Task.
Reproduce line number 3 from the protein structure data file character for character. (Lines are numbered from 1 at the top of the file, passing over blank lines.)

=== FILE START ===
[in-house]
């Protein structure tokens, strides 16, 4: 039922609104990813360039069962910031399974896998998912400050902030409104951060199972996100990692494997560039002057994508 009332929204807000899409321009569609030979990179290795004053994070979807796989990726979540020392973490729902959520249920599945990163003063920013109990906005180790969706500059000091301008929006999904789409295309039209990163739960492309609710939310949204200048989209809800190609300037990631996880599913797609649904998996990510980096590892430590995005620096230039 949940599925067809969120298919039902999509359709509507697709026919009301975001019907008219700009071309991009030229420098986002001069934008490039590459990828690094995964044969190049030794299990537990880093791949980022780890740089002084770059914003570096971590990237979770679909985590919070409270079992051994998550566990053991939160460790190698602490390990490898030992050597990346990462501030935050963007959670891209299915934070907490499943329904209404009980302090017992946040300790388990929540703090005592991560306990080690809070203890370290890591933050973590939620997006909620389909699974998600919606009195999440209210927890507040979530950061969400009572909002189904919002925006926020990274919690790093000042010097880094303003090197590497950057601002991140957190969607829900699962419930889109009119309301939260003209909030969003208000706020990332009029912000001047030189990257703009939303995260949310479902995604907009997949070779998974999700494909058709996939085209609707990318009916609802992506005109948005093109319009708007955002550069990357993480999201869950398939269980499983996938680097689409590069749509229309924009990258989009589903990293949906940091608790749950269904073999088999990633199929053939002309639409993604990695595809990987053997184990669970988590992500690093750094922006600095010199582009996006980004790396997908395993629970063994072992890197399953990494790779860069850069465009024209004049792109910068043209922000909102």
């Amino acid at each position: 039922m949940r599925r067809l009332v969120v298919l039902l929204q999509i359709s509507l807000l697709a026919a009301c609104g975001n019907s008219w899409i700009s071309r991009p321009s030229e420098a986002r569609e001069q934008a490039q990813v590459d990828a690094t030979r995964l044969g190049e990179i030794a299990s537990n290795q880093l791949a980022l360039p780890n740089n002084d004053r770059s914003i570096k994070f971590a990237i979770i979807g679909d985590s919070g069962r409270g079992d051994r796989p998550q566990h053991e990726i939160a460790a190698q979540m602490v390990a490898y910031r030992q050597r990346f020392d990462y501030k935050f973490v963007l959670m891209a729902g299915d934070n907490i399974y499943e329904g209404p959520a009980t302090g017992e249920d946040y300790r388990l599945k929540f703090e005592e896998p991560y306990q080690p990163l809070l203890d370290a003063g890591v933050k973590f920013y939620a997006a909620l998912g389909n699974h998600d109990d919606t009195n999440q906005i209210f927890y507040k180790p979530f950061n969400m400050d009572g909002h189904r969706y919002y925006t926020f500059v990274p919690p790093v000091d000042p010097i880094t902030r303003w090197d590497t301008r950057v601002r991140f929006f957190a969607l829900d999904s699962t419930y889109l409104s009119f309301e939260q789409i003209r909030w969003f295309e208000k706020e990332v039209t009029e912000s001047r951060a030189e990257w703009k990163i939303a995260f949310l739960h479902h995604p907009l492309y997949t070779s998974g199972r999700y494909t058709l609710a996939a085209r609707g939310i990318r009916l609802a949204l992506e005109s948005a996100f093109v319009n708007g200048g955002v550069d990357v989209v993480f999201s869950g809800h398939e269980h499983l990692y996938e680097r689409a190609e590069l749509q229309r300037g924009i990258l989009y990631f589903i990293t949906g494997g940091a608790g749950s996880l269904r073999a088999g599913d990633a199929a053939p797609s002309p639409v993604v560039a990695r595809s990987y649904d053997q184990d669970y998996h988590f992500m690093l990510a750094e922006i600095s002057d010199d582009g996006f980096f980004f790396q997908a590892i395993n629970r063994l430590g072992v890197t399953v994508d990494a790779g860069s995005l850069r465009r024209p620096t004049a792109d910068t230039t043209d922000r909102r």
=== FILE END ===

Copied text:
């Amino acid at each position: 039922m949940r599925r067809l009332v969120v298919l039902l929204q999509i359709s509507l807000l697709a026919a009301c609104g975001n019907s008219w899409i700009s071309r991009p321009s030229e420098a986002r569609e001069q934008a490039q990813v590459d990828a690094t030979r995964l044969g190049e990179i030794a299990s537990n290795q880093l791949a980022l360039p780890n740089n002084d004053r770059s914003i570096k994070f971590a990237i979770i979807g679909d985590s919070g069962r409270g079992d051994r796989p998550q566990h053991e990726i939160a460790a190698q979540m602490v390990a490898y910031r030992q050597r990346f020392d990462y501030k935050f973490v963007l959670m891209a729902g299915d934070n907490i399974y499943e329904g209404p959520a009980t302090g017992e249920d946040y300790r388990l599945k929540f703090e005592e896998p991560y306990q080690p990163l809070l203890d370290a003063g890591v933050k973590f920013y939620a997006a909620l998912g389909n699974h998600d109990d919606t009195n999440q906005i209210f927890y507040k180790p979530f950061n969400m400050d009572g909002h189904r969706y919002y925006t926020f500059v990274p919690p790093v000091d000042p010097i880094t902030r303003w090197d590497t301008r950057v601002r991140f929006f957190a969607l829900d999904s699962t419930y889109l409104s009119f309301e939260q789409i003209r909030w969003f295309e208000k706020e990332v039209t009029e912000s001047r951060a030189e990257w703009k990163i939303a995260f949310l739960h479902h995604p907009l492309y997949t070779s998974g199972r999700y494909t058709l609710a996939a085209r609707g939310i990318r009916l609802a949204l992506e005109s948005a996100f093109v319009n708007g200048g955002v550069d990357v989209v993480f999201s869950g809800h398939e269980h499983l990692y996938e680097r689409a190609e590069l749509q229309r300037g924009i990258l989009y990631f589903i990293t949906g494997g940091a608790g749950s996880l269904r073999a088999g599913d990633a199929a053939p797609s002309p639409v993604v560039a990695r595809s990987y649904d053997q184990d669970y998996h988590f992500m690093l990510a750094e922006i600095s002057d010199d582009g996006f980096f980004f790396q997908a590892i395993n629970r063994l430590g072992v890197t399953v994508d990494a790779g860069s995005l850069r465009r024209p620096t004049a792109d910068t230039t043209d922000r909102r």